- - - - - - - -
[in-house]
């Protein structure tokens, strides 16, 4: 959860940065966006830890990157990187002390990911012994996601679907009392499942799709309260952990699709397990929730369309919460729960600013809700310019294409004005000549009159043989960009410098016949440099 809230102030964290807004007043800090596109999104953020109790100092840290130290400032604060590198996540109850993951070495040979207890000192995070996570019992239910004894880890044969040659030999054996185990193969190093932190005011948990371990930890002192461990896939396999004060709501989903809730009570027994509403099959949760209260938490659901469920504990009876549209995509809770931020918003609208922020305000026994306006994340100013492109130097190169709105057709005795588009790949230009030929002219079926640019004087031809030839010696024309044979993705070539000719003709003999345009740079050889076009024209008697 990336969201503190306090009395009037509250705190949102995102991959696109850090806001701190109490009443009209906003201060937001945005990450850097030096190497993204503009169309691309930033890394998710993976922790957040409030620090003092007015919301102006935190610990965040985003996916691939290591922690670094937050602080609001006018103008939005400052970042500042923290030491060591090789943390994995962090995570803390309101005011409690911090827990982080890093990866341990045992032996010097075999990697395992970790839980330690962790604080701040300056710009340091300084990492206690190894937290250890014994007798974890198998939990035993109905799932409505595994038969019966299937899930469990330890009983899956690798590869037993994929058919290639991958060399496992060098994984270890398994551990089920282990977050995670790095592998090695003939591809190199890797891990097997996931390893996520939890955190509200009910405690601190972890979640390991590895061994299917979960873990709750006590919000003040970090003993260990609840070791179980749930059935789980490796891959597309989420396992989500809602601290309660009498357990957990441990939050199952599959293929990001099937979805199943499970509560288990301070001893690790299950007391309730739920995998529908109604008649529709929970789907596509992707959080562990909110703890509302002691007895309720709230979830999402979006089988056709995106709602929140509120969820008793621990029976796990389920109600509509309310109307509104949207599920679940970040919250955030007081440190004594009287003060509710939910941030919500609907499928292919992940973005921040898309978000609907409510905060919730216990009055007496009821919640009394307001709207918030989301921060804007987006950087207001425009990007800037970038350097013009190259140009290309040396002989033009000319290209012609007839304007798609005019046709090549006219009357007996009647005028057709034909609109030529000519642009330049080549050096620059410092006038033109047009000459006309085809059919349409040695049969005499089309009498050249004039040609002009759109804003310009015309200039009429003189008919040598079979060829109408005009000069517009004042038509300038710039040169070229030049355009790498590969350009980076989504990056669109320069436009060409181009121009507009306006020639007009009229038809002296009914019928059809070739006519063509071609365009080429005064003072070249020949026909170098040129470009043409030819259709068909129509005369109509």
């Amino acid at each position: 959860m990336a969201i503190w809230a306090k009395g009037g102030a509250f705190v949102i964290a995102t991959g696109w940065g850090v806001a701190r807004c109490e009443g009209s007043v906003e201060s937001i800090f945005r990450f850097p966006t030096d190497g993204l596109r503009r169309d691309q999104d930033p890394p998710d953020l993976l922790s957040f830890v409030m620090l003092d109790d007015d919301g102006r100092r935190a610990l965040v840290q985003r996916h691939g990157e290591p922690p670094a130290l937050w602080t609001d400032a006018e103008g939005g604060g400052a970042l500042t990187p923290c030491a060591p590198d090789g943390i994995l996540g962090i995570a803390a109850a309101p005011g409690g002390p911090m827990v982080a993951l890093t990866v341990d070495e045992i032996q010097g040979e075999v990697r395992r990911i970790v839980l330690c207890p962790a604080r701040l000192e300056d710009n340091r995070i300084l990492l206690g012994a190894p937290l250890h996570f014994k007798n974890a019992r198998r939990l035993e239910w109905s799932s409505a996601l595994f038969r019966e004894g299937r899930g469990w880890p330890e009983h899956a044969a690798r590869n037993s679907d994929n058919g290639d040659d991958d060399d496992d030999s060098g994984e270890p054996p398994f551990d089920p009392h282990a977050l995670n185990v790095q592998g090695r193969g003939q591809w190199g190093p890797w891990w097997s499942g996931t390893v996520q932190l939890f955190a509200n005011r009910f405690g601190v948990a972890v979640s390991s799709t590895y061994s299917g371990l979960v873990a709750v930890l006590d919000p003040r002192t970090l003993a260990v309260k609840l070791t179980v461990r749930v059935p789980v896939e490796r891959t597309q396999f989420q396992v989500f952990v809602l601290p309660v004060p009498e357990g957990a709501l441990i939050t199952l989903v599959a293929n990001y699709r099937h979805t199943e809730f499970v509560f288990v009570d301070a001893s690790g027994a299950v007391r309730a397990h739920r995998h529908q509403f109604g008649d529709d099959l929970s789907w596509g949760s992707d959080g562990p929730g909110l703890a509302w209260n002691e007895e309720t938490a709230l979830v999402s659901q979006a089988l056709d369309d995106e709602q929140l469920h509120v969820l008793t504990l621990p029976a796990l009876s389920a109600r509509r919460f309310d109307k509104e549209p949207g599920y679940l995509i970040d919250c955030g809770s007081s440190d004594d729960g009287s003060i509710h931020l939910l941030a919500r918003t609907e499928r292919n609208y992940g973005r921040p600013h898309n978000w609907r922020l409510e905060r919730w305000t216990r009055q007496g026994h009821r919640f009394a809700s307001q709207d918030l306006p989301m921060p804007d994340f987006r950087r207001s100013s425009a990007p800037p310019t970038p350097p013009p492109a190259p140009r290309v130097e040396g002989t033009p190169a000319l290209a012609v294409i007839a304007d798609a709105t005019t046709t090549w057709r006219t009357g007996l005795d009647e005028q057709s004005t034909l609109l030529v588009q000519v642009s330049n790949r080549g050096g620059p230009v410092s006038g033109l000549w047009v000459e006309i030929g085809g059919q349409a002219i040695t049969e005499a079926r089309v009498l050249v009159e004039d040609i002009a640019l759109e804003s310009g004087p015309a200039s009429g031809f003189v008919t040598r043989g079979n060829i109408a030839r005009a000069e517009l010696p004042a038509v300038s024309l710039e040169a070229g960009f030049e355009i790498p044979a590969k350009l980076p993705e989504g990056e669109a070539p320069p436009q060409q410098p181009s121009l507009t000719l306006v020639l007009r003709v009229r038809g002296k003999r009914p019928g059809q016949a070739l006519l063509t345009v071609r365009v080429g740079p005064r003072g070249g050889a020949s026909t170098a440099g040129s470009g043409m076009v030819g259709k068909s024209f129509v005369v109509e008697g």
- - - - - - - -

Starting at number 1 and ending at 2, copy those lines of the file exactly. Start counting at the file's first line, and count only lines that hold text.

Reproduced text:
[in-house]
């Protein structure tokens, strides 16, 4: 959860940065966006830890990157990187002390990911012994996601679907009392499942799709309260952990699709397990929730369309919460729960600013809700310019294409004005000549009159043989960009410098016949440099 809230102030964290807004007043800090596109999104953020109790100092840290130290400032604060590198996540109850993951070495040979207890000192995070996570019992239910004894880890044969040659030999054996185990193969190093932190005011948990371990930890002192461990896939396999004060709501989903809730009570027994509403099959949760209260938490659901469920504990009876549209995509809770931020918003609208922020305000026994306006994340100013492109130097190169709105057709005795588009790949230009030929002219079926640019004087031809030839010696024309044979993705070539000719003709003999345009740079050889076009024209008697 990336969201503190306090009395009037509250705190949102995102991959696109850090806001701190109490009443009209906003201060937001945005990450850097030096190497993204503009169309691309930033890394998710993976922790957040409030620090003092007015919301102006935190610990965040985003996916691939290591922690670094937050602080609001006018103008939005400052970042500042923290030491060591090789943390994995962090995570803390309101005011409690911090827990982080890093990866341990045992032996010097075999990697395992970790839980330690962790604080701040300056710009340091300084990492206690190894937290250890014994007798974890198998939990035993109905799932409505595994038969019966299937899930469990330890009983899956690798590869037993994929058919290639991958060399496992060098994984270890398994551990089920282990977050995670790095592998090695003939591809190199890797891990097997996931390893996520939890955190509200009910405690601190972890979640390991590895061994299917979960873990709750006590919000003040970090003993260990609840070791179980749930059935789980490796891959597309989420396992989500809602601290309660009498357990957990441990939050199952599959293929990001099937979805199943499970509560288990301070001893690790299950007391309730739920995998529908109604008649529709929970789907596509992707959080562990909110703890509302002691007895309720709230979830999402979006089988056709995106709602929140509120969820008793621990029976796990389920109600509509309310109307509104949207599920679940970040919250955030007081440190004594009287003060509710939910941030919500609907499928292919992940973005921040898309978000609907409510905060919730216990009055007496009821919640009394307001709207918030989301921060804007987006950087207001425009990007800037970038350097013009190259140009290309040396002989033009000319290209012609007839304007798609005019046709090549006219009357007996009647005028057709034909609109030529000519642009330049080549050096620059410092006038033109047009000459006309085809059919349409040695049969005499089309009498050249004039040609002009759109804003310009015309200039009429003189008919040598079979060829109408005009000069517009004042038509300038710039040169070229030049355009790498590969350009980076989504990056669109320069436009060409181009121009507009306006020639007009009229038809002296009914019928059809070739006519063509071609365009080429005064003072070249020949026909170098040129470009043409030819259709068909129509005369109509």